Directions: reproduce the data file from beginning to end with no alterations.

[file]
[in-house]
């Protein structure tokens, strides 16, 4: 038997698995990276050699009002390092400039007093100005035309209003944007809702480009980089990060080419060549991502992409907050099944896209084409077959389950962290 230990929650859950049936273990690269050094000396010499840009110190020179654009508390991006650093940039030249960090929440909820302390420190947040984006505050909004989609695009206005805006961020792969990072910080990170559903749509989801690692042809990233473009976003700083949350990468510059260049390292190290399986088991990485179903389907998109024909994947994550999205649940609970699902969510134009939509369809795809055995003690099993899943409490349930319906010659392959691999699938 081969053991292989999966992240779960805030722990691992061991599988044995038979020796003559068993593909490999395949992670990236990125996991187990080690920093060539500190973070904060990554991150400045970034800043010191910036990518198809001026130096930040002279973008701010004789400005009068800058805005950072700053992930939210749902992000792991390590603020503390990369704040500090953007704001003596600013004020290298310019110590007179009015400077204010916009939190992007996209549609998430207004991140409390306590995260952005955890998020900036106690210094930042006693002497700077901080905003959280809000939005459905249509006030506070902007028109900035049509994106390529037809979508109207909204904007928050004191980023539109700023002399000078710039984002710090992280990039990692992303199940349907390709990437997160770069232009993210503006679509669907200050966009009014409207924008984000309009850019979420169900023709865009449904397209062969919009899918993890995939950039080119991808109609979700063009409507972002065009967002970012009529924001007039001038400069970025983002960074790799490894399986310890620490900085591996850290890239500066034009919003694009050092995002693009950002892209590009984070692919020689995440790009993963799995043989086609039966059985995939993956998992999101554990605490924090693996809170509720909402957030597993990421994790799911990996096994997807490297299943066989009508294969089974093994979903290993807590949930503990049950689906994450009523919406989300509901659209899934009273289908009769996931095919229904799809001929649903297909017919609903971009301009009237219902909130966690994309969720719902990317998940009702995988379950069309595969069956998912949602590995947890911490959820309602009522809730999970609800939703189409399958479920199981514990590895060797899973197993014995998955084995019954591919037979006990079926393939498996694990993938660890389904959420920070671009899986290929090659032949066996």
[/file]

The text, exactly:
[in-house]
């Protein structure tokens, strides 16, 4: 038997698995990276050699009002390092400039007093100005035309209003944007809702480009980089990060080419060549991502992409907050099944896209084409077959389950962290 230990929650859950049936273990690269050094000396010499840009110190020179654009508390991006650093940039030249960090929440909820302390420190947040984006505050909004989609695009206005805006961020792969990072910080990170559903749509989801690692042809990233473009976003700083949350990468510059260049390292190290399986088991990485179903389907998109024909994947994550999205649940609970699902969510134009939509369809795809055995003690099993899943409490349930319906010659392959691999699938 081969053991292989999966992240779960805030722990691992061991599988044995038979020796003559068993593909490999395949992670990236990125996991187990080690920093060539500190973070904060990554991150400045970034800043010191910036990518198809001026130096930040002279973008701010004789400005009068800058805005950072700053992930939210749902992000792991390590603020503390990369704040500090953007704001003596600013004020290298310019110590007179009015400077204010916009939190992007996209549609998430207004991140409390306590995260952005955890998020900036106690210094930042006693002497700077901080905003959280809000939005459905249509006030506070902007028109900035049509994106390529037809979508109207909204904007928050004191980023539109700023002399000078710039984002710090992280990039990692992303199940349907390709990437997160770069232009993210503006679509669907200050966009009014409207924008984000309009850019979420169900023709865009449904397209062969919009899918993890995939950039080119991808109609979700063009409507972002065009967002970012009529924001007039001038400069970025983002960074790799490894399986310890620490900085591996850290890239500066034009919003694009050092995002693009950002892209590009984070692919020689995440790009993963799995043989086609039966059985995939993956998992999101554990605490924090693996809170509720909402957030597993990421994790799911990996096994997807490297299943066989009508294969089974093994979903290993807590949930503990049950689906994450009523919406989300509901659209899934009273289908009769996931095919229904799809001929649903297909017919609903971009301009009237219902909130966690994309969720719902990317998940009702995988379950069309595969069956998912949602590995947890911490959820309602009522809730999970609800939703189409399958479920199981514990590895060797899973197993014995998955084995019954591919037979006990079926393939498996694990993938660890389904959420920070671009899986290929090659032949066996």